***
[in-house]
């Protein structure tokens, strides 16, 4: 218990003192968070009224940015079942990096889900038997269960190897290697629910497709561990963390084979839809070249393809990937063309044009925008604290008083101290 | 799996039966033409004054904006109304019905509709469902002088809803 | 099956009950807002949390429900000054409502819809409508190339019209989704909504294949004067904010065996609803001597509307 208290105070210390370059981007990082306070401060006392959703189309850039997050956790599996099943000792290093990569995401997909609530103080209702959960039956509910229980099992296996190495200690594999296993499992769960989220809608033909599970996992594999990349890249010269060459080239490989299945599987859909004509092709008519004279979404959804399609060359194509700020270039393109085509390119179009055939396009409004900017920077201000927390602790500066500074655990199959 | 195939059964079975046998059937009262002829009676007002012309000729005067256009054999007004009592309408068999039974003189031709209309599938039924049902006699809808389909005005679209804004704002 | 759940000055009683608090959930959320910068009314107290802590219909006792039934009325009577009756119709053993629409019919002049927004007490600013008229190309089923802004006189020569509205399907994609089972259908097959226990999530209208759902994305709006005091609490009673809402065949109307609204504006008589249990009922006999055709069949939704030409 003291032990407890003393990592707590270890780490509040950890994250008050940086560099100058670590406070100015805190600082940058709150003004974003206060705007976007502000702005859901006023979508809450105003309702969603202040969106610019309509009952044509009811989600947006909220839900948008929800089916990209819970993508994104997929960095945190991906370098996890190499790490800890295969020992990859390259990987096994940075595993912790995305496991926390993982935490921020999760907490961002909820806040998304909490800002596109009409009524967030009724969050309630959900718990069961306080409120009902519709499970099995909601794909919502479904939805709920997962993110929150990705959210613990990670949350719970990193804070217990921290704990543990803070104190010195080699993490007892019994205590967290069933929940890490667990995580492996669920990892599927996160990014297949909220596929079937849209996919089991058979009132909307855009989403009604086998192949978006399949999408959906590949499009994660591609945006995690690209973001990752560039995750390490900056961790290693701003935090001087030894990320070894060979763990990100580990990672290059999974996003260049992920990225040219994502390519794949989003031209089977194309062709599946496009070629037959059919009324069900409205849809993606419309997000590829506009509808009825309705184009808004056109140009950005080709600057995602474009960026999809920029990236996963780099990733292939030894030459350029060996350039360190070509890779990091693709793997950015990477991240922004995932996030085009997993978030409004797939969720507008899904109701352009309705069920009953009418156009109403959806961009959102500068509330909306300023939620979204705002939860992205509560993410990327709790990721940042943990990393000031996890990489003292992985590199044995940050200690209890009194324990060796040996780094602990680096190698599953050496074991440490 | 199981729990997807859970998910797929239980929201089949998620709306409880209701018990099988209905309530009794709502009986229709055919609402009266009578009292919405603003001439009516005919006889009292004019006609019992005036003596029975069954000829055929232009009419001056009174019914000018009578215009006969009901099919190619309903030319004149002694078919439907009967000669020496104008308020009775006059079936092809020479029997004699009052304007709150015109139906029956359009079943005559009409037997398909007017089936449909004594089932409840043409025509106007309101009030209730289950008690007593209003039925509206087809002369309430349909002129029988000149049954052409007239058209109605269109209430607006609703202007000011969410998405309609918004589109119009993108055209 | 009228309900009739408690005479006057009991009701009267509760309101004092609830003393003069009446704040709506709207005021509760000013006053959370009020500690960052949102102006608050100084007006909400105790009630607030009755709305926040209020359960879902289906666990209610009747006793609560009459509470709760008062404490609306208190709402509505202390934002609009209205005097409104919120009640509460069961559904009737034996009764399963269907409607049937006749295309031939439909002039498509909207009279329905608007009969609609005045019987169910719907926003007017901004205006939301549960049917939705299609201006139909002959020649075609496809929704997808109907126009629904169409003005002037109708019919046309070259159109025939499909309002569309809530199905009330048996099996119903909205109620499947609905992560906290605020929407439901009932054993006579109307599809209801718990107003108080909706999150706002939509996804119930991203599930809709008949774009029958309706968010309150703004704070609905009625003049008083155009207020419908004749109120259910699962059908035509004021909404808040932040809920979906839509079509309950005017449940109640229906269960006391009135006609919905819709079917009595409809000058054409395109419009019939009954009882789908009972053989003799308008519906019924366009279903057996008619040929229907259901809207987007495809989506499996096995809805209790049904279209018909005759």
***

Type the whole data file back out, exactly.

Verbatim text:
[in-house]
């Protein structure tokens, strides 16, 4: 218990003192968070009224940015079942990096889900038997269960190897290697629910497709561990963390084979839809070249393809990937063309044009925008604290008083101290 | 799996039966033409004054904006109304019905509709469902002088809803 | 099956009950807002949390429900000054409502819809409508190339019209989704909504294949004067904010065996609803001597509307 208290105070210390370059981007990082306070401060006392959703189309850039997050956790599996099943000792290093990569995401997909609530103080209702959960039956509910229980099992296996190495200690594999296993499992769960989220809608033909599970996992594999990349890249010269060459080239490989299945599987859909004509092709008519004279979404959804399609060359194509700020270039393109085509390119179009055939396009409004900017920077201000927390602790500066500074655990199959 | 195939059964079975046998059937009262002829009676007002012309000729005067256009054999007004009592309408068999039974003189031709209309599938039924049902006699809808389909005005679209804004704002 | 759940000055009683608090959930959320910068009314107290802590219909006792039934009325009577009756119709053993629409019919002049927004007490600013008229190309089923802004006189020569509205399907994609089972259908097959226990999530209208759902994305709006005091609490009673809402065949109307609204504006008589249990009922006999055709069949939704030409 003291032990407890003393990592707590270890780490509040950890994250008050940086560099100058670590406070100015805190600082940058709150003004974003206060705007976007502000702005859901006023979508809450105003309702969603202040969106610019309509009952044509009811989600947006909220839900948008929800089916990209819970993508994104997929960095945190991906370098996890190499790490800890295969020992990859390259990987096994940075595993912790995305496991926390993982935490921020999760907490961002909820806040998304909490800002596109009409009524967030009724969050309630959900718990069961306080409120009902519709499970099995909601794909919502479904939805709920997962993110929150990705959210613990990670949350719970990193804070217990921290704990543990803070104190010195080699993490007892019994205590967290069933929940890490667990995580492996669920990892599927996160990014297949909220596929079937849209996919089991058979009132909307855009989403009604086998192949978006399949999408959906590949499009994660591609945006995690690209973001990752560039995750390490900056961790290693701003935090001087030894990320070894060979763990990100580990990672290059999974996003260049992920990225040219994502390519794949989003031209089977194309062709599946496009070629037959059919009324069900409205849809993606419309997000590829506009509808009825309705184009808004056109140009950005080709600057995602474009960026999809920029990236996963780099990733292939030894030459350029060996350039360190070509890779990091693709793997950015990477991240922004995932996030085009997993978030409004797939969720507008899904109701352009309705069920009953009418156009109403959806961009959102500068509330909306300023939620979204705002939860992205509560993410990327709790990721940042943990990393000031996890990489003292992985590199044995940050200690209890009194324990060796040996780094602990680096190698599953050496074991440490 | 199981729990997807859970998910797929239980929201089949998620709306409880209701018990099988209905309530009794709502009986229709055919609402009266009578009292919405603003001439009516005919006889009292004019006609019992005036003596029975069954000829055929232009009419001056009174019914000018009578215009006969009901099919190619309903030319004149002694078919439907009967000669020496104008308020009775006059079936092809020479029997004699009052304007709150015109139906029956359009079943005559009409037997398909007017089936449909004594089932409840043409025509106007309101009030209730289950008690007593209003039925509206087809002369309430349909002129029988000149049954052409007239058209109605269109209430607006609703202007000011969410998405309609918004589109119009993108055209 | 009228309900009739408690005479006057009991009701009267509760309101004092609830003393003069009446704040709506709207005021509760000013006053959370009020500690960052949102102006608050100084007006909400105790009630607030009755709305926040209020359960879902289906666990209610009747006793609560009459509470709760008062404490609306208190709402509505202390934002609009209205005097409104919120009640509460069961559904009737034996009764399963269907409607049937006749295309031939439909002039498509909207009279329905608007009969609609005045019987169910719907926003007017901004205006939301549960049917939705299609201006139909002959020649075609496809929704997808109907126009629904169409003005002037109708019919046309070259159109025939499909309002569309809530199905009330048996099996119903909205109620499947609905992560906290605020929407439901009932054993006579109307599809209801718990107003108080909706999150706002939509996804119930991203599930809709008949774009029958309706968010309150703004704070609905009625003049008083155009207020419908004749109120259910699962059908035509004021909404808040932040809920979906839509079509309950005017449940109640229906269960006391009135006609919905819709079917009595409809000058054409395109419009019939009954009882789908009972053989003799308008519906019924366009279903057996008619040929229907259901809207987007495809989506499996096995809805209790049904279209018909005759």